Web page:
Education

Discover dynamic education programs and curriculum resources about the history of our city, state, and nation.

Education Mission

The New-York Historical Society Education Division provides dynamic programming and curriculum resources for students and teachers in New York and beyond. Historical study sparks curiosity and creativity, promotes cultural understanding, and fosters an empowered citizenry to strengthen our democracy. Our staff of passionate professionals draws on our world-renowned collections to engage learners of all ages in the study of our collective past.

 

Education programs made possible through endowments established by:
National Endowment for the Humanities
The Hearst Foundations
The Peter Jay Sharp Foundation

Public funding provided by:
Institute for Museum and Library Services
New York City Department of Cultural Affairs in partnership with the City Council
New York State Council on the Arts with the support of Governor Andrew Cuomo and the New York State Legislature

Important support provided by:
Robert and Mercedes Eichholz Foundation
Carnegie Corporation of New York
Ford Foundation
The Andrew W. Mellon Foundation
Altman Foundation
Deutsche Bank
The Pinkerton Foundation
Barker Welfare Foundation
The Keith Haring Foundation
The Bay and Paul Foundations
The Alice Lawrence Foundation
The Henry Nias Foundation
Fred and Joan Pittman
Anonymous

 

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Thank you for your interest in the 2017 NEH Summer Institute for School Teachers "American Women at War" hosted at the New-York Historical Society. Unfortunately, the deadline for applications has passed, and all positions have been filled. Please have a look at our Professional Learning Page for more information on Professional Development at the New-York Historical Society.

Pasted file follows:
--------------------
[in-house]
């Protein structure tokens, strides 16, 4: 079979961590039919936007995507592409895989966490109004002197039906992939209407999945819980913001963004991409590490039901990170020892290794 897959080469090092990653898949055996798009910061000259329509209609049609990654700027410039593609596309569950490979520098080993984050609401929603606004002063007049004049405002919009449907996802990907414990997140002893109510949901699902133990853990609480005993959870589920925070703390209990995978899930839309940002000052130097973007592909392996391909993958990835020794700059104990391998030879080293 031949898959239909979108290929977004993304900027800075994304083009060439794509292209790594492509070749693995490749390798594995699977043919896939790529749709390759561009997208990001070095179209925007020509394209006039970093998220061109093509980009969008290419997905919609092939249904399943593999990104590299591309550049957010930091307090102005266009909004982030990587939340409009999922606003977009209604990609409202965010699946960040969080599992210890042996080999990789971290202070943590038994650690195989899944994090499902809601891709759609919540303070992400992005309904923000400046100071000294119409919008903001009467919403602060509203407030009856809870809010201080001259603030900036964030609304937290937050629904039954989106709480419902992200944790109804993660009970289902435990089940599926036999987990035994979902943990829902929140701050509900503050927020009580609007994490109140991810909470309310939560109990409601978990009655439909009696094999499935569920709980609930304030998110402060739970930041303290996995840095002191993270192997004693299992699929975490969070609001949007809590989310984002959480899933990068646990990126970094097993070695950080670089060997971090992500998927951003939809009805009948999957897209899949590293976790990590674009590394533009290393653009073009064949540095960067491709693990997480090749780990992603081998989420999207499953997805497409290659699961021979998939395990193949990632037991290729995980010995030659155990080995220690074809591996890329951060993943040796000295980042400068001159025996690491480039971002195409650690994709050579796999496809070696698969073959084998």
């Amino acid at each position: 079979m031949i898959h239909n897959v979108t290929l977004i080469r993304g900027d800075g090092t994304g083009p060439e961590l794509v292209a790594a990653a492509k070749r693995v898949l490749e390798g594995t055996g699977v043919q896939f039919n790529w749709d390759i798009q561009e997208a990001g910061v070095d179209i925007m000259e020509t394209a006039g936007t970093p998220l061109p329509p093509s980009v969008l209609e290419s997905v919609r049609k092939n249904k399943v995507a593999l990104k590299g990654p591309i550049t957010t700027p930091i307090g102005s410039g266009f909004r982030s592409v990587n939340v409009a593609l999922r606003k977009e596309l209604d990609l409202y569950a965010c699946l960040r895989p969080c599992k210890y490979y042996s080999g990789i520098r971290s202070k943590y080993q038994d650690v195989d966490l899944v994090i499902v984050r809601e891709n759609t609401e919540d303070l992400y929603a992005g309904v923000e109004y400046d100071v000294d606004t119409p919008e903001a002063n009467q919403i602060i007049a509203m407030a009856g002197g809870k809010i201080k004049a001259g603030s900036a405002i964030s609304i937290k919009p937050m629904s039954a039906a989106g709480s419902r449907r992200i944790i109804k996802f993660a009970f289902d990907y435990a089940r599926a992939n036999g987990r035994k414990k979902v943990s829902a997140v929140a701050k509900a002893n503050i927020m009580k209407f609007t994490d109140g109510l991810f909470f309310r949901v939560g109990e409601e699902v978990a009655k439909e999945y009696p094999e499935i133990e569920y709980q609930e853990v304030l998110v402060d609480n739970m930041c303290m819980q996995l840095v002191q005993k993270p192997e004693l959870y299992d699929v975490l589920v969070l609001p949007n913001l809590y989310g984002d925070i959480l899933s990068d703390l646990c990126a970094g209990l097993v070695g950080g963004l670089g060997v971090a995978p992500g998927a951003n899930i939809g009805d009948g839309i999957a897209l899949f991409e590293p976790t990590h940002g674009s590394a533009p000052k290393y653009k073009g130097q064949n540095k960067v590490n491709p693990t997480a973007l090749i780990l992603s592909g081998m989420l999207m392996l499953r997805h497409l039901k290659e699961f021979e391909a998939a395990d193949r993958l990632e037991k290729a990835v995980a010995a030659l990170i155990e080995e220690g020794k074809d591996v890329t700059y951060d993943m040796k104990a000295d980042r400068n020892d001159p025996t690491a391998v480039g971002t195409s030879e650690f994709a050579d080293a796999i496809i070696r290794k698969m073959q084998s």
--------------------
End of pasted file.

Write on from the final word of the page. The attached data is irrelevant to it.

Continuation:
2017 NEH Summer Institute for School Teachers
“American Women at War”
July 16-August 4, 2017
New-York Historical Society

Application deadline: March 1, 2017
Notification date: March 31, 2017

How did American women experience and participate in wartime—politically, socially, and militarily? How did military conflict shape women’s roles in the nation? And how can examining women’s histories enrich the classroom? Join project co-directors Carol Berkin and Mia Nagawiecki at the New-York Historical Society as we address these questions during our 2017 NEH Summer Institute for Schoolteachers “American Women at War.”

In this three-week institute for K-12 teachers, we will focus on the American Revolution, the Civil War, and World War II as case studies for reconsidering the American past. As three of the most significant episodes in our nation’s history, each of these conflicts marked a turning point for American women, but they remain predominantly male narratives. Women’s roles receive only token nods and are often portrayed as less significant than the contributions of their male counterparts. Yet the fundamental questions raised by war—about the authority and purpose of government, definitions and duties of citizenship, and conceptions of patriotism and morality—affected men and women alike.

Our cohort of 30 teachers will spend the three weeks engaging in lively discussions with 24 of the nation’s most-renowned historians, examining one-of-a-kind primary sources (including those featured in our brand new Center for Women’s History), and exploring historic sites in New York City to bring fresh perspectives on American, military, and women’s history.

Participants will receive a $2,700 stipend to help defray institute costs, a certificate of completion, and a wealth of primary and secondary resources, including books, curriculum materials, and a course pack.

Any views, findings, conclusions, or recommendations expressed in this program do not necessarily represent those of the National Endowment for the Humanities.

Creative: Tronvig Group